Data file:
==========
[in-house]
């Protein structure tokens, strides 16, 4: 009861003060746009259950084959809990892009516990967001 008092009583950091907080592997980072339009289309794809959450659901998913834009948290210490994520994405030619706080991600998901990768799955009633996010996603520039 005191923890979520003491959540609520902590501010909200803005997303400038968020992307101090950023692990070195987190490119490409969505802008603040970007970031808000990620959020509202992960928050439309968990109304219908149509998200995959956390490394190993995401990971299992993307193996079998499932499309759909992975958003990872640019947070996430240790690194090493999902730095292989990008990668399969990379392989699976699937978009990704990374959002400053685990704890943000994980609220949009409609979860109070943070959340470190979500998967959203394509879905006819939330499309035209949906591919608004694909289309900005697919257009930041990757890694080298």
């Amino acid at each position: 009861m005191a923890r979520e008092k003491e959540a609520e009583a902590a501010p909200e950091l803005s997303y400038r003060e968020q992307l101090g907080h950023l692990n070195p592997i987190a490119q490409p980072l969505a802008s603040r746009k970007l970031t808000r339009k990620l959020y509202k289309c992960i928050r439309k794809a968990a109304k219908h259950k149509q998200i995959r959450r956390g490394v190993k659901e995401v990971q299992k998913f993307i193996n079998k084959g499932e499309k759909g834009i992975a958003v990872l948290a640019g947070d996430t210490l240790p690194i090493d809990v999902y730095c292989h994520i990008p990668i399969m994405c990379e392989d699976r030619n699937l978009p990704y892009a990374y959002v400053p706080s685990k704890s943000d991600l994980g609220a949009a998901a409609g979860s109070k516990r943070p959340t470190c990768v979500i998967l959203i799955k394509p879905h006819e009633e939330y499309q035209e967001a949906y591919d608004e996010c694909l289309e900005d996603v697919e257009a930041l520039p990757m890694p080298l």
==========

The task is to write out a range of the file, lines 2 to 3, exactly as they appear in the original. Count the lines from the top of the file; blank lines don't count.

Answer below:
């Protein structure tokens, strides 16, 4: 009861003060746009259950084959809990892009516990967001 008092009583950091907080592997980072339009289309794809959450659901998913834009948290210490994520994405030619706080991600998901990768799955009633996010996603520039 005191923890979520003491959540609520902590501010909200803005997303400038968020992307101090950023692990070195987190490119490409969505802008603040970007970031808000990620959020509202992960928050439309968990109304219908149509998200995959956390490394190993995401990971299992993307193996079998499932499309759909992975958003990872640019947070996430240790690194090493999902730095292989990008990668399969990379392989699976699937978009990704990374959002400053685990704890943000994980609220949009409609979860109070943070959340470190979500998967959203394509879905006819939330499309035209949906591919608004694909289309900005697919257009930041990757890694080298």
């Amino acid at each position: 009861m005191a923890r979520e008092k003491e959540a609520e009583a902590a501010p909200e950091l803005s997303y400038r003060e968020q992307l101090g907080h950023l692990n070195p592997i987190a490119q490409p980072l969505a802008s603040r746009k970007l970031t808000r339009k990620l959020y509202k289309c992960i928050r439309k794809a968990a109304k219908h259950k149509q998200i995959r959450r956390g490394v190993k659901e995401v990971q299992k998913f993307i193996n079998k084959g499932e499309k759909g834009i992975a958003v990872l948290a640019g947070d996430t210490l240790p690194i090493d809990v999902y730095c292989h994520i990008p990668i399969m994405c990379e392989d699976r030619n699937l978009p990704y892009a990374y959002v400053p706080s685990k704890s943000d991600l994980g609220a949009a998901a409609g979860s109070k516990r943070p959340t470190c990768v979500i998967l959203i799955k394509p879905h006819e009633e939330y499309q035209e967001a949906y591919d608004e996010c694909l289309e900005d996603v697919e257009a930041l520039p990757m890694p080298l």